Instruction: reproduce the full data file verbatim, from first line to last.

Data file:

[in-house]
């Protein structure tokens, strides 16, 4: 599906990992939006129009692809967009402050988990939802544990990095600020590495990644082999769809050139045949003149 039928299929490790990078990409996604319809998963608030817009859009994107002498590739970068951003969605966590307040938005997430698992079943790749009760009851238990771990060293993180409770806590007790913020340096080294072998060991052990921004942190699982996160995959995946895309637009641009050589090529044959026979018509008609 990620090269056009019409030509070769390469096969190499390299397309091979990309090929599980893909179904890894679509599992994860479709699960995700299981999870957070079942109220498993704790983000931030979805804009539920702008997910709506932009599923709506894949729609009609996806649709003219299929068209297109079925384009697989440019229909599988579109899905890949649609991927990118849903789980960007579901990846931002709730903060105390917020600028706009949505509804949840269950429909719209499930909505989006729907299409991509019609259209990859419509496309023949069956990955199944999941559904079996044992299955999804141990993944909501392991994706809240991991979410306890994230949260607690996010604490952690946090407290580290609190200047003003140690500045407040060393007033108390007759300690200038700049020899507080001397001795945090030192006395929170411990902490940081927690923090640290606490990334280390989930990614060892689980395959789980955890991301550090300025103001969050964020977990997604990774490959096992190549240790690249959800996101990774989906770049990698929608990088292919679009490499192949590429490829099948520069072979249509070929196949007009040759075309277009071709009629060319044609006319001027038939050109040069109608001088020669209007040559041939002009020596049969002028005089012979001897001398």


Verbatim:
[in-house]
């Protein structure tokens, strides 16, 4: 599906990992939006129009692809967009402050988990939802544990990095600020590495990644082999769809050139045949003149 039928299929490790990078990409996604319809998963608030817009859009994107002498590739970068951003969605966590307040938005997430698992079943790749009760009851238990771990060293993180409770806590007790913020340096080294072998060991052990921004942190699982996160995959995946895309637009641009050589090529044959026979018509008609 990620090269056009019409030509070769390469096969190499390299397309091979990309090929599980893909179904890894679509599992994860479709699960995700299981999870957070079942109220498993704790983000931030979805804009539920702008997910709506932009599923709506894949729609009609996806649709003219299929068209297109079925384009697989440019229909599988579109899905890949649609991927990118849903789980960007579901990846931002709730903060105390917020600028706009949505509804949840269950429909719209499930909505989006729907299409991509019609259209990859419509496309023949069956990955199944999941559904079996044992299955999804141990993944909501392991994706809240991991979410306890994230949260607690996010604490952690946090407290580290609190200047003003140690500045407040060393007033108390007759300690200038700049020899507080001397001795945090030192006395929170411990902490940081927690923090640290606490990334280390989930990614060892689980395959789980955890991301550090300025103001969050964020977990997604990774490959096992190549240790690249959800996101990774989906770049990698929608990088292919679009490499192949590429490829099948520069072979249509070929196949007009040759075309277009071709009629060319044609006319001027038939050109040069109608001088020669209007040559041939002009020596049969002028005089012979001897001398």